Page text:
Unmemorable 7 Year Closes The Week's Trio Of Bond Auctions

Tyler Durden's picture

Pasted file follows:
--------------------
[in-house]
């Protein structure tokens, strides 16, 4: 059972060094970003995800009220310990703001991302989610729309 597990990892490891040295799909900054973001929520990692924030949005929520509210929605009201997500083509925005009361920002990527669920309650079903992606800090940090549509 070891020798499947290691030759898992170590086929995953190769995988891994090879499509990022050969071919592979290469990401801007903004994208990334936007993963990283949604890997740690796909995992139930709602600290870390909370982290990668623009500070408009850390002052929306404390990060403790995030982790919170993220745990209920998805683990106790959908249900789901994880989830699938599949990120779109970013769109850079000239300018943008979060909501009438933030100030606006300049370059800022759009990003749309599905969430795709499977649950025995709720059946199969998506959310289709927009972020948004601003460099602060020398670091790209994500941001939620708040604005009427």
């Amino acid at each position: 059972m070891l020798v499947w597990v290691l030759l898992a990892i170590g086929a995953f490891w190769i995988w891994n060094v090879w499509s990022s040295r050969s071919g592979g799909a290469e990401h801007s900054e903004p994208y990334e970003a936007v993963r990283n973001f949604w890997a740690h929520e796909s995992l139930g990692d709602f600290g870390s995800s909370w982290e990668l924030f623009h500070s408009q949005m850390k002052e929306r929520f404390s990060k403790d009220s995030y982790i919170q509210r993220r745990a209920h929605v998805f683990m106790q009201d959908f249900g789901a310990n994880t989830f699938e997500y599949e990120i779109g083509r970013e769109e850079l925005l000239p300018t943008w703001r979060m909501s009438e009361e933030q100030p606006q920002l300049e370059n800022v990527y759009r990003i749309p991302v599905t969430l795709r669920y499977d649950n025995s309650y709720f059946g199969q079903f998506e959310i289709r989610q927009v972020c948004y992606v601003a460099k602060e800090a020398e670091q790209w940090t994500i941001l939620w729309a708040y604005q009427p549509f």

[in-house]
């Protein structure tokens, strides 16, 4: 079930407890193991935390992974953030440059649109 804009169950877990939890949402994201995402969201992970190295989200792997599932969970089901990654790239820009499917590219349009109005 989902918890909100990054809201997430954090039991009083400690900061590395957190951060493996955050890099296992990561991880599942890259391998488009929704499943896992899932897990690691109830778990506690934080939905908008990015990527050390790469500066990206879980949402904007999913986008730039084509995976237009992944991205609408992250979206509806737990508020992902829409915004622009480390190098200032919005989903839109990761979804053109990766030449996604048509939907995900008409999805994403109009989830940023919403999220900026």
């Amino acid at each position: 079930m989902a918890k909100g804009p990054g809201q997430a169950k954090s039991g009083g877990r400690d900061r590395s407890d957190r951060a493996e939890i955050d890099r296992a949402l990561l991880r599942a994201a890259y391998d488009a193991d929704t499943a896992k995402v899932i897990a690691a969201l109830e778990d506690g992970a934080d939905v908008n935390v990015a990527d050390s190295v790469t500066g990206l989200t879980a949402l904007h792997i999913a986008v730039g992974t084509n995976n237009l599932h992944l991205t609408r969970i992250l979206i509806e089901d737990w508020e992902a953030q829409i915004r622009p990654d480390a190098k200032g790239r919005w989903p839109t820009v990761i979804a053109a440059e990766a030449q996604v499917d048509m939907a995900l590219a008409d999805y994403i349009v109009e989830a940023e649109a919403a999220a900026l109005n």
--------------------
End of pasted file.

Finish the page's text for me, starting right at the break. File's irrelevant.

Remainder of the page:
Unlike the past last auctions in the current week, in which the 2 and 5 year both priced far weaker than expected, and saw a surge in Direct bidders absorb the absence of foreign demand, today's 7 Year auction was largely unmemorable. Granted, it did price with a 1.5 tail, coming in at a high yield of 2.28%, after with the When Issued trading at 2.265% second into the close, indicative of last minute weakness, but the other metrics were largely in line. The Bid To Cover came at 2.63, same as last month's, although well below the LTM average of 2.84%. The internals were stronger with Directs not surging as many has expected, and taking down just 9.26% of the auction, meaning Primary Dealers had to consume 51.2% of the auction. That left foreign bidders recycling their trade surplus to take on about 39.55% of the auction, better than last month's 32.17% but worse than the 12 month average of 43.33%. As noted: rather uneventful and on the weak side. What is more disturbing is that absent a debt ceiling hike, this may well be the last bond auction for a long, long time. And without more auctions, what will Bernanke monetize?